(458) Trogolodytes troglodytes nipalensis.
The Nepal Wren.
Troglodytes nipalensis Hodgs., Blyth, J, A. S. B., xiv, p. 589 (1845) (Nepal). Anorthura nipalensis. Blanf. & Oates, i, p. 337.
Vernacular names. Marchek-pho (Lepcha).
Description. Upper plumage dark rufous-brown, the lower back, wings and tail closely barred with black; sides of the head, lores and an indistinct supercilium brown with tiny rufous-ashy spots; lower plumage rufous-brown, almost immaculate on the chin, throat and upper breast in old birds, elsewhere closely barred with black, often with some albescent on the belly and with some white spots on the under tail-coverts.
Some birds have a few small white spots on the lesser and median wing-coverts, a feature found occasionally in all the races of this species. In the same way the barring on the sides of the throat and neck varies very much in extent.
Colours of soft parts. Iris hazel; bill dark brown, fleshy at the base; legs fleshy-brown to horny-brown.
Measurements. Total length about 95 mm.; wing 48 to 53 mm.; tail 27 to 30 mm.; tarsus 19 to 20 mm.; culmen 11 to 12 mm.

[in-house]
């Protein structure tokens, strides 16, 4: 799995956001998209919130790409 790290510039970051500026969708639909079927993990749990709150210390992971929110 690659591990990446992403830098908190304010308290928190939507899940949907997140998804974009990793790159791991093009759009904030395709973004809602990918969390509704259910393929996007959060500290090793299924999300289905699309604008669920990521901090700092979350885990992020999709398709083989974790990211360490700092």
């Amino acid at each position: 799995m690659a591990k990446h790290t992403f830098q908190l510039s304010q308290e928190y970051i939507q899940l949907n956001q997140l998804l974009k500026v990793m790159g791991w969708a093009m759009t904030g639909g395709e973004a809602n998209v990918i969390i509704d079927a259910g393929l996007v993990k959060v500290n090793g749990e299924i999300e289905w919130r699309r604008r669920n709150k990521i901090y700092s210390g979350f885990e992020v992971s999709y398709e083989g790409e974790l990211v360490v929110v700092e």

Distribution. Sikkim and Nepal to Bhutan. Specimens from Garhwal appear to be of this race, whilst those from Simla are nearer to neglectus. . Specimens collected by Whymper are undoubtedly nipalensis but Osmaston records two specimens of neglectus taken by him in the Northern parts of Garhwal. Very possibly Garhwal forms the connecting area between the two subspecies.
Nidification. The only collector who has seen the nest and eggs of this Wren is Mr. S. L. Whymper, who describes them as follows:—''Two nests were found with eggs and three with young birds, all in crevices in birch-trees, from 20 to 30 feet up, a decidedly different situation to all the nests of the Kashmir Wren I have seen "or heard of. The nests were large and domed, made of moss, grass 'and leaves, and very thickly lined with feathers. The eggs were white with a few red specks." An egg subsequently sent me by Mr. Whymper measures 16.6 x 12.6 mm. and is not distinguishable from those of T. t. neglectus. It was taken on the 29th of June.
Habits. There is not much on record about this Wren but the habits are not likely to differ from those of neglectus. Whymper found it in Tehri-Grarhwal between 11,000 and 13,000 feet. In Sikkim, Blanford found it hunting over loose, moss-covered stones, constantly entering the crevices between the blocks and emerging again at a considerable distance. He usually saw the birds in small families, three or four together, hunting on the ground and low bushes and with the same predilection for exploring hollows under stones.